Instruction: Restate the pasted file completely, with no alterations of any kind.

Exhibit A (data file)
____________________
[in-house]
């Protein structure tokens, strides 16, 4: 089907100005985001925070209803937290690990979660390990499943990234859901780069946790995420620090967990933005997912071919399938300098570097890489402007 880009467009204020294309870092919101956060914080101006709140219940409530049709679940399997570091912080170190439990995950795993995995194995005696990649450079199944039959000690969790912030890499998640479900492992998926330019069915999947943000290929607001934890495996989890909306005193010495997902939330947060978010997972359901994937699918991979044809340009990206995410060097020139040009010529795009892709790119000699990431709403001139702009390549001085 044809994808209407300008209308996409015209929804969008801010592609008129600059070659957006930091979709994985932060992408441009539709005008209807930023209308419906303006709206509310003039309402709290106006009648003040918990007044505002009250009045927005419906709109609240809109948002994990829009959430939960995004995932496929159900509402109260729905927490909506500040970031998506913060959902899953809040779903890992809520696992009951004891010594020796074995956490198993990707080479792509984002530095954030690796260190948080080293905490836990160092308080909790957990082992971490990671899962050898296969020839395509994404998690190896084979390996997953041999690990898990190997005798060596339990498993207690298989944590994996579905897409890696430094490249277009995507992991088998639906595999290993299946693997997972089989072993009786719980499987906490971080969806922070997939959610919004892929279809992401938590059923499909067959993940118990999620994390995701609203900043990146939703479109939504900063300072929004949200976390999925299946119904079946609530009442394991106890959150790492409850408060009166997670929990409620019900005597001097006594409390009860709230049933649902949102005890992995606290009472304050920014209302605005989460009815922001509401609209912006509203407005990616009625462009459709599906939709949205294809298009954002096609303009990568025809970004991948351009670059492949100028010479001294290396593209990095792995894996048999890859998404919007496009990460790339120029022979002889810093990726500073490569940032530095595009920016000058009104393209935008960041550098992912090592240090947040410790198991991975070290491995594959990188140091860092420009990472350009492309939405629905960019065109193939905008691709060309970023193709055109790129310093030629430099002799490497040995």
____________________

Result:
[in-house]
């Protein structure tokens, strides 16, 4: 089907100005985001925070209803937290690990979660390990499943990234859901780069946790995420620090967990933005997912071919399938300098570097890489402007 880009467009204020294309870092919101956060914080101006709140219940409530049709679940399997570091912080170190439990995950795993995995194995005696990649450079199944039959000690969790912030890499998640479900492992998926330019069915999947943000290929607001934890495996989890909306005193010495997902939330947060978010997972359901994937699918991979044809340009990206995410060097020139040009010529795009892709790119000699990431709403001139702009390549001085 044809994808209407300008209308996409015209929804969008801010592609008129600059070659957006930091979709994985932060992408441009539709005008209807930023209308419906303006709206509310003039309402709290106006009648003040918990007044505002009250009045927005419906709109609240809109948002994990829009959430939960995004995932496929159900509402109260729905927490909506500040970031998506913060959902899953809040779903890992809520696992009951004891010594020796074995956490198993990707080479792509984002530095954030690796260190948080080293905490836990160092308080909790957990082992971490990671899962050898296969020839395509994404998690190896084979390996997953041999690990898990190997005798060596339990498993207690298989944590994996579905897409890696430094490249277009995507992991088998639906595999290993299946693997997972089989072993009786719980499987906490971080969806922070997939959610919004892929279809992401938590059923499909067959993940118990999620994390995701609203900043990146939703479109939504900063300072929004949200976390999925299946119904079946609530009442394991106890959150790492409850408060009166997670929990409620019900005597001097006594409390009860709230049933649902949102005890992995606290009472304050920014209302605005989460009815922001509401609209912006509203407005990616009625462009459709599906939709949205294809298009954002096609303009990568025809970004991948351009670059492949100028010479001294290396593209990095792995894996048999890859998404919007496009990460790339120029022979002889810093990726500073490569940032530095595009920016000058009104393209935008960041550098992912090592240090947040410790198991991975070290491995594959990188140091860092420009990472350009492309939405629905960019065109193939905008691709060309970023193709055109790129310093030629430099002799490497040995």